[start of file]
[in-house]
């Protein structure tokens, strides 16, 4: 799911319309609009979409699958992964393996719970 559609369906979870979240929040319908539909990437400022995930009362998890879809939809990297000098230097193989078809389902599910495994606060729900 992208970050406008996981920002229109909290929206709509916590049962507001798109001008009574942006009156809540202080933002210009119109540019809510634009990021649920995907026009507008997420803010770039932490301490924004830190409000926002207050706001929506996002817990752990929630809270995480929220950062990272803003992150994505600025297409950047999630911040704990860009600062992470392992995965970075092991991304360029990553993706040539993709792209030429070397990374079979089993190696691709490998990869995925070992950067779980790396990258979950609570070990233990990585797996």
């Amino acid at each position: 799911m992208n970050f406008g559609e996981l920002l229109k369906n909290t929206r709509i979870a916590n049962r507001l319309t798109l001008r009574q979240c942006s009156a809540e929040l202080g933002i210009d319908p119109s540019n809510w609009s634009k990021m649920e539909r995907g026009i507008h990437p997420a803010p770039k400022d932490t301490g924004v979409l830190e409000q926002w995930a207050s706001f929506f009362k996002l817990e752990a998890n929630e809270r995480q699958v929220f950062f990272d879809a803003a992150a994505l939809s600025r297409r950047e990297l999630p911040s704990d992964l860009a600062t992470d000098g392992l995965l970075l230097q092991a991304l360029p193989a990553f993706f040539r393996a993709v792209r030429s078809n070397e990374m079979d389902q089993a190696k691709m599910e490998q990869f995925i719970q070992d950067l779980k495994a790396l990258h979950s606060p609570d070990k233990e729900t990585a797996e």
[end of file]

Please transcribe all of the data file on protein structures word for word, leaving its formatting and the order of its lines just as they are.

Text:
[in-house]
């Protein structure tokens, strides 16, 4: 799911319309609009979409699958992964393996719970 559609369906979870979240929040319908539909990437400022995930009362998890879809939809990297000098230097193989078809389902599910495994606060729900 992208970050406008996981920002229109909290929206709509916590049962507001798109001008009574942006009156809540202080933002210009119109540019809510634009990021649920995907026009507008997420803010770039932490301490924004830190409000926002207050706001929506996002817990752990929630809270995480929220950062990272803003992150994505600025297409950047999630911040704990860009600062992470392992995965970075092991991304360029990553993706040539993709792209030429070397990374079979089993190696691709490998990869995925070992950067779980790396990258979950609570070990233990990585797996």
């Amino acid at each position: 799911m992208n970050f406008g559609e996981l920002l229109k369906n909290t929206r709509i979870a916590n049962r507001l319309t798109l001008r009574q979240c942006s009156a809540e929040l202080g933002i210009d319908p119109s540019n809510w609009s634009k990021m649920e539909r995907g026009i507008h990437p997420a803010p770039k400022d932490t301490g924004v979409l830190e409000q926002w995930a207050s706001f929506f009362k996002l817990e752990a998890n929630e809270r995480q699958v929220f950062f990272d879809a803003a992150a994505l939809s600025r297409r950047e990297l999630p911040s704990d992964l860009a600062t992470d000098g392992l995965l970075l230097q092991a991304l360029p193989a990553f993706f040539r393996a993709v792209r030429s078809n070397e990374m079979d389902q089993a190696k691709m599910e490998q990869f995925i719970q070992d950067l779980k495994a790396l990258h979950s606060p609570d070990k233990e729900t990585a797996e």